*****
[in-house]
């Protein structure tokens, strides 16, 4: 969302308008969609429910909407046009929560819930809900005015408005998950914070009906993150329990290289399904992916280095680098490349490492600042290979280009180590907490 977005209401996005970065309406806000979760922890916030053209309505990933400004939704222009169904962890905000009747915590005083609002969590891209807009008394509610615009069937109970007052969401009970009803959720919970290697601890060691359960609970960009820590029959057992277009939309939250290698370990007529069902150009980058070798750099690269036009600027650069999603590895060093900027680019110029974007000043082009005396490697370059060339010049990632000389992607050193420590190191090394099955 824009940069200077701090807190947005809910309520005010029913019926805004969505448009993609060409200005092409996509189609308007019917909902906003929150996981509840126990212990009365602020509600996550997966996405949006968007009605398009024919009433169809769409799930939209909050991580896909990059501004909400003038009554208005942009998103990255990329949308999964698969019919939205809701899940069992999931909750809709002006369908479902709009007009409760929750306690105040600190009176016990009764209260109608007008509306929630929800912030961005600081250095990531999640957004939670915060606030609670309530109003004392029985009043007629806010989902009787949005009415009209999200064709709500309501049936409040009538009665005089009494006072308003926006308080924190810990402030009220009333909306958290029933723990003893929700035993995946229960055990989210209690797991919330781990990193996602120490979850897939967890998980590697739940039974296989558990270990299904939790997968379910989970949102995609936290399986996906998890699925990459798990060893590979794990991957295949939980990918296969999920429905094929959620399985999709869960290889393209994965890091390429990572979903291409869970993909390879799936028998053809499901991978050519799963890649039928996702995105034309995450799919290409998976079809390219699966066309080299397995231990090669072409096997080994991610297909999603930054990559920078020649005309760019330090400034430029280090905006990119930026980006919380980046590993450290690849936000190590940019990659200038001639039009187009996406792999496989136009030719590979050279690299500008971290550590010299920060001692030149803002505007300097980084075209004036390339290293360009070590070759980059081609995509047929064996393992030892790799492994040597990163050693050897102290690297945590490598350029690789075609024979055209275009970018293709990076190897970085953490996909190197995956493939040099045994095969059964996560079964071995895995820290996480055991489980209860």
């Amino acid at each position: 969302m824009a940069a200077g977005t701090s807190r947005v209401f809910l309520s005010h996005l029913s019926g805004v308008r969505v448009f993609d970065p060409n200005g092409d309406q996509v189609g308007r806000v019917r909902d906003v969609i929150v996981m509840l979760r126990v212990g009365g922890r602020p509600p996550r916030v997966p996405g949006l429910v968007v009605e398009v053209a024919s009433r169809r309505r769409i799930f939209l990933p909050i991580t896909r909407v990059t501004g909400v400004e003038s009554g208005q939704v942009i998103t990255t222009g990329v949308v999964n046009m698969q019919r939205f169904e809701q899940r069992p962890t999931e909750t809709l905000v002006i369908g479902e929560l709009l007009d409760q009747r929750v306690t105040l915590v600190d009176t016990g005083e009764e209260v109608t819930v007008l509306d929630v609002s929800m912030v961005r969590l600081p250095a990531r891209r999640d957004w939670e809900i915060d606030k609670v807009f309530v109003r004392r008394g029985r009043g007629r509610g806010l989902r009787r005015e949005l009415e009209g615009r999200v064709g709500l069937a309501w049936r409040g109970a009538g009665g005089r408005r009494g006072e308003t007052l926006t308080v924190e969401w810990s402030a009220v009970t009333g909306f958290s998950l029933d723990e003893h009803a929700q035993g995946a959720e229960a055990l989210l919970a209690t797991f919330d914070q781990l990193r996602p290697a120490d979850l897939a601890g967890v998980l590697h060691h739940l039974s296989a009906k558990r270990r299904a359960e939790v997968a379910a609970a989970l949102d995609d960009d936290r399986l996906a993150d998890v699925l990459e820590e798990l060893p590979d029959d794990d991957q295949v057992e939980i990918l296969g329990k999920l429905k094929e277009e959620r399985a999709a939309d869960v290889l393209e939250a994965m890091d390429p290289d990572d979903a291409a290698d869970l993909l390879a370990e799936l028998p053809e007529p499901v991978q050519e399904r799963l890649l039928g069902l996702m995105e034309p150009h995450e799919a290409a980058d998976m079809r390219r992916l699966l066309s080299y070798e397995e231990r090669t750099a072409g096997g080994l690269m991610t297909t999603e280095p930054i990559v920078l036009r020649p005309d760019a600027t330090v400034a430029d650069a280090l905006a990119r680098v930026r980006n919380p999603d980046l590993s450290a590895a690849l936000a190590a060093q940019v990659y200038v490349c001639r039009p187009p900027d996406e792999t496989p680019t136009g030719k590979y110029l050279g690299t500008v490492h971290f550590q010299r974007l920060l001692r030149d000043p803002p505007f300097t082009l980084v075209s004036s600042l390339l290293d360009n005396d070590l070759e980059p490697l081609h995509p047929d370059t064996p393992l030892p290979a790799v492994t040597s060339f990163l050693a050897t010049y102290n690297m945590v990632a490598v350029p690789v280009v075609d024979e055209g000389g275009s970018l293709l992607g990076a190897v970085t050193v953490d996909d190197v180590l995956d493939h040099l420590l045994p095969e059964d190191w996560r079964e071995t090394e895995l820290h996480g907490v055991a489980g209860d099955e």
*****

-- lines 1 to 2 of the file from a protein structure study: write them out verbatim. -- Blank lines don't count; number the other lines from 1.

[in-house]
């Protein structure tokens, strides 16, 4: 969302308008969609429910909407046009929560819930809900005015408005998950914070009906993150329990290289399904992916280095680098490349490492600042290979280009180590907490 977005209401996005970065309406806000979760922890916030053209309505990933400004939704222009169904962890905000009747915590005083609002969590891209807009008394509610615009069937109970007052969401009970009803959720919970290697601890060691359960609970960009820590029959057992277009939309939250290698370990007529069902150009980058070798750099690269036009600027650069999603590895060093900027680019110029974007000043082009005396490697370059060339010049990632000389992607050193420590190191090394099955 824009940069200077701090807190947005809910309520005010029913019926805004969505448009993609060409200005092409996509189609308007019917909902906003929150996981509840126990212990009365602020509600996550997966996405949006968007009605398009024919009433169809769409799930939209909050991580896909990059501004909400003038009554208005942009998103990255990329949308999964698969019919939205809701899940069992999931909750809709002006369908479902709009007009409760929750306690105040600190009176016990009764209260109608007008509306929630929800912030961005600081250095990531999640957004939670915060606030609670309530109003004392029985009043007629806010989902009787949005009415009209999200064709709500309501049936409040009538009665005089009494006072308003926006308080924190810990402030009220009333909306958290029933723990003893929700035993995946229960055990989210209690797991919330781990990193996602120490979850897939967890998980590697739940039974296989558990270990299904939790997968379910989970949102995609936290399986996906998890699925990459798990060893590979794990991957295949939980990918296969999920429905094929959620399985999709869960290889393209994965890091390429990572979903291409869970993909390879799936028998053809499901991978050519799963890649039928996702995105034309995450799919290409998976079809390219699966066309080299397995231990090669072409096997080994991610297909999603930054990559920078020649005309760019330090400034430029280090905006990119930026980006919380980046590993450290690849936000190590940019990659200038001639039009187009996406792999496989136009030719590979050279690299500008971290550590010299920060001692030149803002505007300097980084075209004036390339290293360009070590070759980059081609995509047929064996393992030892790799492994040597990163050693050897102290690297945590490598350029690789075609024979055209275009970018293709990076190897970085953490996909190197995956493939040099045994095969059964996560079964071995895995820290996480055991489980209860």